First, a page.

• Baptism reinforces the priesthood of all believers. When we see people other than the “paid staff” do the baptizing, it reminds us that each person has a role to play in accomplishing the mission of Jesus.
More People Will Be Baptized
Last year at Community we baptized 359 people. How do I know? We keep track, just like in John 4! Last year our goal was to become an Acts 2:47 church where “the Lord added to their number daily those who were being saved.” We missed achieving this goal by six people . . . but it was still a pretty good year.
This year Community’s goal is to baptize 10 percent of the church’s total attendance. If we reach that goal, we should see more than 500 people baptized!
Of the 359 people baptized last year, I baptized only about 10. There is a part of me that wishes I would have baptized more. I love getting to be in the water with a person as he publicly declares Jesus is his Lord and Savior! There is no thrill like it!
But I’m also proud that during the course of the last year, we have seen friends baptize friends, small group leaders baptize small group members, fathers baptize kids, wives baptize husbands, and kids baptize their parents. The result is the church has baptized more people than ever before!
I have to believe Jesus’ intention for having his disciples do the baptizing is he wanted to see more people become Christ followers. It isn’t that he didn’t want to baptize or he didn’t know it would be a huge buzz to baptize dozens, hundreds, or thousands of people. No. Jesus knew that.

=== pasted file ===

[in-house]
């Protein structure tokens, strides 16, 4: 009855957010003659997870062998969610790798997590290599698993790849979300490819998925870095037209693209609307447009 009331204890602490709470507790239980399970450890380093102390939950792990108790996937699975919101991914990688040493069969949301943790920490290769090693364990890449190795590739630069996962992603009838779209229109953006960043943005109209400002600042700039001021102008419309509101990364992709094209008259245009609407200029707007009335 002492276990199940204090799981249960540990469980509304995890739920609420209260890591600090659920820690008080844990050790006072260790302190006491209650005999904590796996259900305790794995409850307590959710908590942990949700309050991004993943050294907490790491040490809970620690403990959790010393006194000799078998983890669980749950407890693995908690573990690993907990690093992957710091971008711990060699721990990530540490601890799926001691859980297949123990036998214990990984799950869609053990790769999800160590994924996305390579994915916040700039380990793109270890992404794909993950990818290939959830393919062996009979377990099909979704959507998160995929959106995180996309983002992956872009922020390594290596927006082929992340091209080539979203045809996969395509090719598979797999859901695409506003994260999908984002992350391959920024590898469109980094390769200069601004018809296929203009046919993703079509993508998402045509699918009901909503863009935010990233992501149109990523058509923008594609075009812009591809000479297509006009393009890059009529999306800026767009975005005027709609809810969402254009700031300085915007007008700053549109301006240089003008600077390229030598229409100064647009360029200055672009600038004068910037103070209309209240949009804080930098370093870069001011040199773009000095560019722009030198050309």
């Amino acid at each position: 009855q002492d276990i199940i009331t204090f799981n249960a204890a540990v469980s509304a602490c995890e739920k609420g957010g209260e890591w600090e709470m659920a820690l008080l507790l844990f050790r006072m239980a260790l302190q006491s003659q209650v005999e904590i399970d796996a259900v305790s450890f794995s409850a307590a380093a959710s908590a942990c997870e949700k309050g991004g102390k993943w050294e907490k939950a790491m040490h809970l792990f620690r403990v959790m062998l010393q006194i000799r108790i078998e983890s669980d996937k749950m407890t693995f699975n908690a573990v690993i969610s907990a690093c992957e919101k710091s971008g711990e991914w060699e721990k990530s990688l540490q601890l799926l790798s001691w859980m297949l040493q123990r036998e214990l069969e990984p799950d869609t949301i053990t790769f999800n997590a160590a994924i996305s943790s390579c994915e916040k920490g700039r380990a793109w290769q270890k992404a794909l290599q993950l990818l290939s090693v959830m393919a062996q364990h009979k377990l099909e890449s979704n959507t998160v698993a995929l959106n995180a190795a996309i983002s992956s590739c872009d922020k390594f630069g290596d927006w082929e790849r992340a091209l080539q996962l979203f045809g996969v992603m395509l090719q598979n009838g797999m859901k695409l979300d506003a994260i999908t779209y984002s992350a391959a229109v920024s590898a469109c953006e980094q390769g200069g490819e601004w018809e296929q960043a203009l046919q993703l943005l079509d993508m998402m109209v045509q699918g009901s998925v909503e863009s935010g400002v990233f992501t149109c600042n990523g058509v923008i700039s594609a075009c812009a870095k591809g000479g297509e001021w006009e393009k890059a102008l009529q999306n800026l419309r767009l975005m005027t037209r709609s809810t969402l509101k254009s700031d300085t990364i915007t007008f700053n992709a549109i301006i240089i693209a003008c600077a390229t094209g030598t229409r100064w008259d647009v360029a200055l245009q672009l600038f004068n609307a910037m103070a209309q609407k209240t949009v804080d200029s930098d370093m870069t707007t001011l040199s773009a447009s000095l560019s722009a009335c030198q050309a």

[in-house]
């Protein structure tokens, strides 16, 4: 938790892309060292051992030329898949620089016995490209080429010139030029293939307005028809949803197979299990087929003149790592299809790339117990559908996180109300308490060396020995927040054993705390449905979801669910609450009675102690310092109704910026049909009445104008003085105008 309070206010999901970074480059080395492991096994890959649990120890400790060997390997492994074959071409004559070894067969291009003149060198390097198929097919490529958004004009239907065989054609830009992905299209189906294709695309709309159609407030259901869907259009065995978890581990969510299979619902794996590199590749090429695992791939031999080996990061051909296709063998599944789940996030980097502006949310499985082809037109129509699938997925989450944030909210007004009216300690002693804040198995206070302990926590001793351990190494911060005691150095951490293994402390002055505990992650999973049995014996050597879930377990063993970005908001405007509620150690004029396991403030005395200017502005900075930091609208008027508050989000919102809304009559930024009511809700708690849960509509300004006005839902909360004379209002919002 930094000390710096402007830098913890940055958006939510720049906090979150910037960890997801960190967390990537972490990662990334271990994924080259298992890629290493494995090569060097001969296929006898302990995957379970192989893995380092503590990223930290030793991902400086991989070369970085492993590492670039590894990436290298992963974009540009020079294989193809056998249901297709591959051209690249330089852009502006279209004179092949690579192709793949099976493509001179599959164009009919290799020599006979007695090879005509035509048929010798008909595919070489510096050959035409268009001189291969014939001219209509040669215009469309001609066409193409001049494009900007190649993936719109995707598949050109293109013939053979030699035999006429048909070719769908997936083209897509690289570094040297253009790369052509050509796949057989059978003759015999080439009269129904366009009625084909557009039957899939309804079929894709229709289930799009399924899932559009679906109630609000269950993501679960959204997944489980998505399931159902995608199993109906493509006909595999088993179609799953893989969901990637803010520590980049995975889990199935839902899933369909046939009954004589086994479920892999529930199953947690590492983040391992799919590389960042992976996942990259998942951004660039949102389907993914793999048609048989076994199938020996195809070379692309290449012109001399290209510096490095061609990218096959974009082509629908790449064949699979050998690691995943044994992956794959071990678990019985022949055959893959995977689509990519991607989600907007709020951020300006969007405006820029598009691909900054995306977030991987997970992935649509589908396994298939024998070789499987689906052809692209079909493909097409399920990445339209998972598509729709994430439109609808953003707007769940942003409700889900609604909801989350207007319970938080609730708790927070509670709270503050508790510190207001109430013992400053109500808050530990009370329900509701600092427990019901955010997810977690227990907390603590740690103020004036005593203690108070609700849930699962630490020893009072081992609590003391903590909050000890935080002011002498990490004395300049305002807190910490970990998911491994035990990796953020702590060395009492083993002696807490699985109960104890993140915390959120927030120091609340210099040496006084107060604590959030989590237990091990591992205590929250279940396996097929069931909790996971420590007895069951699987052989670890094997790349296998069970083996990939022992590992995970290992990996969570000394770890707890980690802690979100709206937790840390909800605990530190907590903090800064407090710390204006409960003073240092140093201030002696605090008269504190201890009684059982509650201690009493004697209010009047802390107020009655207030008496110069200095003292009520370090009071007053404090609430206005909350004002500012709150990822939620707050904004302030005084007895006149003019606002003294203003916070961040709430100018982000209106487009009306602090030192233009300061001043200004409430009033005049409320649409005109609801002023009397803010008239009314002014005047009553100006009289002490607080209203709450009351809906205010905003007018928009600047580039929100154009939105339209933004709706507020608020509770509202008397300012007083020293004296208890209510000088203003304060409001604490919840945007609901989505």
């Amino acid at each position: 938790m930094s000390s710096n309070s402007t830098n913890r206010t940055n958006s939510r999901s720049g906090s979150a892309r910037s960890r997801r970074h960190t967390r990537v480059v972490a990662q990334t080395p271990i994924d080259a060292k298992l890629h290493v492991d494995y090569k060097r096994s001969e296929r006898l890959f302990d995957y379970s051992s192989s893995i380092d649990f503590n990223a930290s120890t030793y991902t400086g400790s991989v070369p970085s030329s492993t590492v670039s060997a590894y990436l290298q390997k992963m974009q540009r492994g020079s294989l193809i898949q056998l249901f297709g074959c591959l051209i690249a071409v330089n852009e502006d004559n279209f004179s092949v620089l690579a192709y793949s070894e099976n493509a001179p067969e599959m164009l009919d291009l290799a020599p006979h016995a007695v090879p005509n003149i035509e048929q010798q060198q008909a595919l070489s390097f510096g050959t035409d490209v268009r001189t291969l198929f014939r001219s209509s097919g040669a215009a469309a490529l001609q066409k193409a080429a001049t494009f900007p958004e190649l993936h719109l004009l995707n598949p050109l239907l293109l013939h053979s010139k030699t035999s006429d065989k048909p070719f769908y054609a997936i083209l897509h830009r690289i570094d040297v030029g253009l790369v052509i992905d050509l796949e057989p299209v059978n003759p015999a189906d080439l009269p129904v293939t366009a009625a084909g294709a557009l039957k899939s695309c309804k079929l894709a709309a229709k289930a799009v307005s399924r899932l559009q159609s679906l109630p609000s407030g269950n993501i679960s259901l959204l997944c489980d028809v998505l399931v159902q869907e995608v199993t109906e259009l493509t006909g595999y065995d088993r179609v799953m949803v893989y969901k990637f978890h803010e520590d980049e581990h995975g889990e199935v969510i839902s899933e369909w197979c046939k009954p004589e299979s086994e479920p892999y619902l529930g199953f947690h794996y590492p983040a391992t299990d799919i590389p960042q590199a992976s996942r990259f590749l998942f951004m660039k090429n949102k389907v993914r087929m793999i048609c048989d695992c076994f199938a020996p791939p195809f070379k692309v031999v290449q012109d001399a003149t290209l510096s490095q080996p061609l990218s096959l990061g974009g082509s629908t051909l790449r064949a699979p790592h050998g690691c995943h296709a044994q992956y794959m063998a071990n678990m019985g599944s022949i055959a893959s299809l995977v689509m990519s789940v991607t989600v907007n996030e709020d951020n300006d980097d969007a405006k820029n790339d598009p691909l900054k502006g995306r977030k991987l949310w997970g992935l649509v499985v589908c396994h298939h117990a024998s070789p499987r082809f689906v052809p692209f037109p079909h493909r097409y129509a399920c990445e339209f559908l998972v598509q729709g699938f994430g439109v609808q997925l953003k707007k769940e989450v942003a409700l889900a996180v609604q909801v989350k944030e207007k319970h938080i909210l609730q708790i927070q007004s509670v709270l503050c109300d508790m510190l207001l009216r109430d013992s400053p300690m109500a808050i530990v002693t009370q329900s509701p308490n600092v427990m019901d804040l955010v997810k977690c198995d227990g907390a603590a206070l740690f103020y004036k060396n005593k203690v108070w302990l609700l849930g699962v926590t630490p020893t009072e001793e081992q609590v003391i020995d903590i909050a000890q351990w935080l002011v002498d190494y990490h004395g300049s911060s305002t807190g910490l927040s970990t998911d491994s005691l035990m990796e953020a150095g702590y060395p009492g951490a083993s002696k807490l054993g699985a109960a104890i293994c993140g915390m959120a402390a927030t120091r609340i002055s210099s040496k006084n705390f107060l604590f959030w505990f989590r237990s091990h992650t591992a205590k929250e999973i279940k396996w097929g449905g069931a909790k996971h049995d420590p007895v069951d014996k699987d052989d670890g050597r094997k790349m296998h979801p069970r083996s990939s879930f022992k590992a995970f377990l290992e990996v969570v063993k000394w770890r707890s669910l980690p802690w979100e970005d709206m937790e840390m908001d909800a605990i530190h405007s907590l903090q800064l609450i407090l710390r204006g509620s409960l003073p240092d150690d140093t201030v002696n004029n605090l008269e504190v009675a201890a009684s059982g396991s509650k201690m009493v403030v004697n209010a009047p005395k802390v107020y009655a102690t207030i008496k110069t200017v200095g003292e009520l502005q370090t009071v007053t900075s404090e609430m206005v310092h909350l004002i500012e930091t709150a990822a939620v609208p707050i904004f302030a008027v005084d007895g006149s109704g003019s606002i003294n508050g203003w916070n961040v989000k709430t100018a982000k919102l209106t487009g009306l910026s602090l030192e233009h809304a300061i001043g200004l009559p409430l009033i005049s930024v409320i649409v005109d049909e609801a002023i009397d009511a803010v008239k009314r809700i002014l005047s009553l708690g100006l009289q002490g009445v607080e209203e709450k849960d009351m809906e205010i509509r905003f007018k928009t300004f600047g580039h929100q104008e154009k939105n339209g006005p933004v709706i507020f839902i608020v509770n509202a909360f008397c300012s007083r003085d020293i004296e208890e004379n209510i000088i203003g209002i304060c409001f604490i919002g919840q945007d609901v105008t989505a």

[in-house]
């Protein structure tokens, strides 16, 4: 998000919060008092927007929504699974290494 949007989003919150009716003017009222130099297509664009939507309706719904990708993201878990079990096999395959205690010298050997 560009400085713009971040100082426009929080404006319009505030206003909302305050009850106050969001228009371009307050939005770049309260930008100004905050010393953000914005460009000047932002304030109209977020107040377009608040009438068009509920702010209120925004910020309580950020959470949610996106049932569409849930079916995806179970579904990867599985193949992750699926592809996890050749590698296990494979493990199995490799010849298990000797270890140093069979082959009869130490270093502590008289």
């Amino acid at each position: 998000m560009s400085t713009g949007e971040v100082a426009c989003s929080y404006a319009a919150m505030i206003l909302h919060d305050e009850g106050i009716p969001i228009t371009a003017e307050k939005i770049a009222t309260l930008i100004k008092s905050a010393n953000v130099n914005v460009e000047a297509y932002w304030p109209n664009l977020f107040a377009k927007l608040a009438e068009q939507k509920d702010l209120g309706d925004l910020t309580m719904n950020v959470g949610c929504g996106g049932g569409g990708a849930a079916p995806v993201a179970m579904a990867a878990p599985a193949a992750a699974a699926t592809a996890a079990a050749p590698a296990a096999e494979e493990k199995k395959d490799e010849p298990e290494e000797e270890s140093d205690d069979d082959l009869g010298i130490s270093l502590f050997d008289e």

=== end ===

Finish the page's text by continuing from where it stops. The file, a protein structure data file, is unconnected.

But Jesus also knew that accomplishing his mission—for all people to declare themselves as his followers—was only possible if his disciples went into the world teaching, baptizing, and discipling others to do the same.
We need to take a lesson from Jesus. If only a handful of leaders and paid staff do all the baptizing at your church . . . stop baptizing and you will begin to see a whole lot more people getting baptized!
There are several people in my new small group who have not yet been baptized. If this small group is like other small groups I have been a part of, then over the course of the next year, several people in our group will decide to publicly declare themselves followers of Jesus and be baptized.
Who will baptize them? I anticipate some of them will be baptized by the apprentice leader I’m discipling.
Dave Ferguson is lead pastor at Community Christian Church, Naperville, Illinois, and a movement leader with NewThing Network.